This is the eGuide number for the object. You can find it next to selected objects in the exhibition.
This is the location number for the object.
Click here to go to the main menu.
Click here to change languages.
Click here to change the font size and log in.
Click here to show the location of the object.
Zoom with two fingers and rotate images 360° with one finger. Swipe an object to the side to see the next one.
Click here for background information, biographies, legends, etc.
Click here to listen to spoken texts or audio files.
Share an object.
Download as PDF.
Add to saved objects.
 
Children’s book, почта (Die Post), 1933
Michail Cechanovskij
Children’s book, почта (Die Post)
Michail Cechanovskij,

Children’s book, почта (Die Post),
1933

Michail Cechanovskij
*1057
g1Q4
[{"lat":47.382884933251894,"lng":8.535713854290407},{"floor":"floorplan-ug"}]
BF
GF
1
2
2
Museum für Gestaltung Zürich
Ausstellungsstrasse 60
8031 Zurich
Museum map
Museum für Gestaltung Zürich
Toni-Areal, Pfingstweidstrasse 94
8031 Zurich
  • почта (Die Post) Michail Cechanovskij Children’s book
  • почта (Die Post) Michail Cechanovskij Children’s book
  • почта (Die Post) Michail Cechanovskij Children’s book
  • почта (Die Post) Michail Cechanovskij Children’s book
6
7
Listen to the text
j

The children’s book Pochta (The Post) by Samuil Marshak (1887−1964), with illustrations by Mikhail Tsekhanovsky, also written as Michail Cechanovskij (1889−1965) is considered a masterpiece of Soviet avant-garde book design. The drawings strongly adhere to the aesthetic of Constructivist poster art and follow the rhythm of the children’s rhyme.

Who’s that knocking at my door?
His shoulder bag is big and fat.
His bag is stamped with Number 5.
And he’s wearing a dark-blue cap.
Is it him?It must be him!
The mailman from Leningrad!

These lines from the original poem Pochta are familiar to every Russian child. Their author, the poet and translator Samuil Marshak, is one of the most beloved children’s book authors in Russia to this day. The poem first appeared in 1927 as a children’s book with illustrations by Mikhail Tsekhanovsky and was an enormous success. This 1933 edition alone was printed in 75,000 copies. In 1930, Mikhail Tsekhanovsky created the animated film of the same name, which achieved cult status. Pochta shows us four mail carriers from four different nations who try to deliver a letter to the writer and globetrotter Boris Žitkov. It finally reaches him in Leningrad. The depiction of the settings—Leningrad, Berlin, London, and Brazil—as well as the images of the protagonists manifest the linear language of Constructivism, combined with a wealth of humor and imagination. The hurried, mustached postman from Leningrad; the sturdy, corpulent Berliner; the gaunt Londoner; and the lithe Brazilian are distinctly different from each other in both appearance and gait—yet they are connected by their work and their main attribute: the large mailbag. The glorification of speed and technology is clearly recognizable in the design: the letter “travels” around the world by rail, plane, and ship. The children’s book Pochta appears as a congenial synthesis between the music of poetry and the language of images. (Tatiana Arquint)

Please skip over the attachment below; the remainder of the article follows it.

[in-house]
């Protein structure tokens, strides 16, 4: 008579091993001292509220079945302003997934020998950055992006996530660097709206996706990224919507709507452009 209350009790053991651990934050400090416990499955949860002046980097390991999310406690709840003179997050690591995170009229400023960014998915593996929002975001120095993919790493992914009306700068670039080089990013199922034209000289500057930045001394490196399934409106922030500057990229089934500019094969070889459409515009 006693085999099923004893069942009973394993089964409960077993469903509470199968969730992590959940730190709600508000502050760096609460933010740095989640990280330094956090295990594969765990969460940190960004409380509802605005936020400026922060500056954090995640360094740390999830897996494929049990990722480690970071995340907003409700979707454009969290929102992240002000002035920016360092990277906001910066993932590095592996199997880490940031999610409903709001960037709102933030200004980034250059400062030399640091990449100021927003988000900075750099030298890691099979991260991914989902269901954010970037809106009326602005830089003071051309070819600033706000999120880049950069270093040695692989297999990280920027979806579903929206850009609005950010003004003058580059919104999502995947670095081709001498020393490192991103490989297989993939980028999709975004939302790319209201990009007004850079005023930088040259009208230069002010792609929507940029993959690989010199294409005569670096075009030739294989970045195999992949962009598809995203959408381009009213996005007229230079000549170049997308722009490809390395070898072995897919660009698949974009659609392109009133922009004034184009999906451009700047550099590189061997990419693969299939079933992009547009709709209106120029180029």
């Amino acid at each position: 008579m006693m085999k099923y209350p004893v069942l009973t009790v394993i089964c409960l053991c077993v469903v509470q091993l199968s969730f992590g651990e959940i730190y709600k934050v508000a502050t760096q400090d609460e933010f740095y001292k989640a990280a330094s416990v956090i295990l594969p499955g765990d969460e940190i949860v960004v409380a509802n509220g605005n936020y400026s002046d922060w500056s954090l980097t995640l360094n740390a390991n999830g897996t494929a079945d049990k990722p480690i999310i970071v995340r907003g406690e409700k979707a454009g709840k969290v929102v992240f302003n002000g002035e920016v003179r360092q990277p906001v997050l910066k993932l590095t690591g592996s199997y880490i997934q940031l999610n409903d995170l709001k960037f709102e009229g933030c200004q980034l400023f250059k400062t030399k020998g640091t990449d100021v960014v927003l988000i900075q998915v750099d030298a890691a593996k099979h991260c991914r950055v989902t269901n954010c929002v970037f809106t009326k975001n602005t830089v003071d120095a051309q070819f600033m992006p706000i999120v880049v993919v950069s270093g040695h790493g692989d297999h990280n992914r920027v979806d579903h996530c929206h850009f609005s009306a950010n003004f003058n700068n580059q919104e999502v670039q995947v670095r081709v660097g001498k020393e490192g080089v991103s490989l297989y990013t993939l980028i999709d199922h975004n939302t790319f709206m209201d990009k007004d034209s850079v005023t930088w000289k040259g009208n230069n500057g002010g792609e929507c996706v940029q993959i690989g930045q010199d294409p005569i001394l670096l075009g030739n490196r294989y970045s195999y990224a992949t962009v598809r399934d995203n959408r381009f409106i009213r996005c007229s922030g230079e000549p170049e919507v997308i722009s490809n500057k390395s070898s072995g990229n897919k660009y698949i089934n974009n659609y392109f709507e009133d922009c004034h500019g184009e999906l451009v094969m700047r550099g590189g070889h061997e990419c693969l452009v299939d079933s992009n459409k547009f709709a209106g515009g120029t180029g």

Kinderbuch, почта (Die Post), 1933
Illustration: Michail Cechanovskij
Text: Samuil Maršak
22.5 x 19.3 cm
Donation: Walter Roshardt
Eigentum. Museum für Gestaltung Zürich / ZHdK
Literatureo

Julian Rothenstein, Schatzkammer der Revolution: russische Kinderbücher von 1920–1935, Zürich 2013.

Margit Rowell, The russian avantgarde book, 1910–1934, Museum of Modern Art, New York 2002.

Russische Bücher 1912–1935, Ausst.-Kat., Galerie Michael Pabst, München 1991.

http://www.s-marshak.ru

Image creditso

Kinderbuch, почта (Die Post), 1933, Illustration: Michail Cechanovskij, Donation: Walter Roshardt
Abbildung: Museum für Gestaltung Zürich / ZHdK

Kinderbuch, Doppelseite, почта (Die Post) – Der Leningrader Postbote unterwegs, 1933, Illustration: Michail Cechanovskij, Text: Samuil Maršak, Donation: Walter Roshardt
Abbildung. Museum für Gestaltung Zürich / ZHdK

Kinderbuch, Doppelseite, почта (Die Post) – Der Berliner Postbote unterwegs, 1933, Illustration: Michail Cechanovskij, Text: Samuil Maršak, Donation: Walter Roshardt
Abbildung. Museum für Gestaltung Zürich / ZHdK

Kinderbuch, Doppelseite, почта (Die Post) – Der brasilianische Postbote unterwegs, 1933, Illustration: Michail Cechanovskij, Text: Samuil Maršak, Donation: Walter Roshardt
Abbildung. Museum für Gestaltung Zürich / ZHdK

Kinderbuch, Doppelseite, почта (Die Post) – Der Briefempfänger: Schriftsteller Boris Žitkov, 1933, Illustration: Michail Cechanovskij, Text: Samuil Maršak, Donation: Walter Roshardt
Abbildung. Museum für Gestaltung Zürich / ZHdK

Exhibition texto
Russian Children's Books

In the 1920s and 1930s, several prominent Russian avant-garde writers and artists devoted their talents to creating children’s books. Highlights include the bold Constructivist illustrations by Vladimir Lebedev (1891–1967) and Mikhail Tsekhanovsky (1889–1965) for Samuil Marshak’s poems The Circus and The Post, respectively, and the children’s books by Futurist poet and artist Vladimir Mayakovsky (1893–1930). These artists’ experiments with layout and imagery contributed significantly to the artistic quality of these books.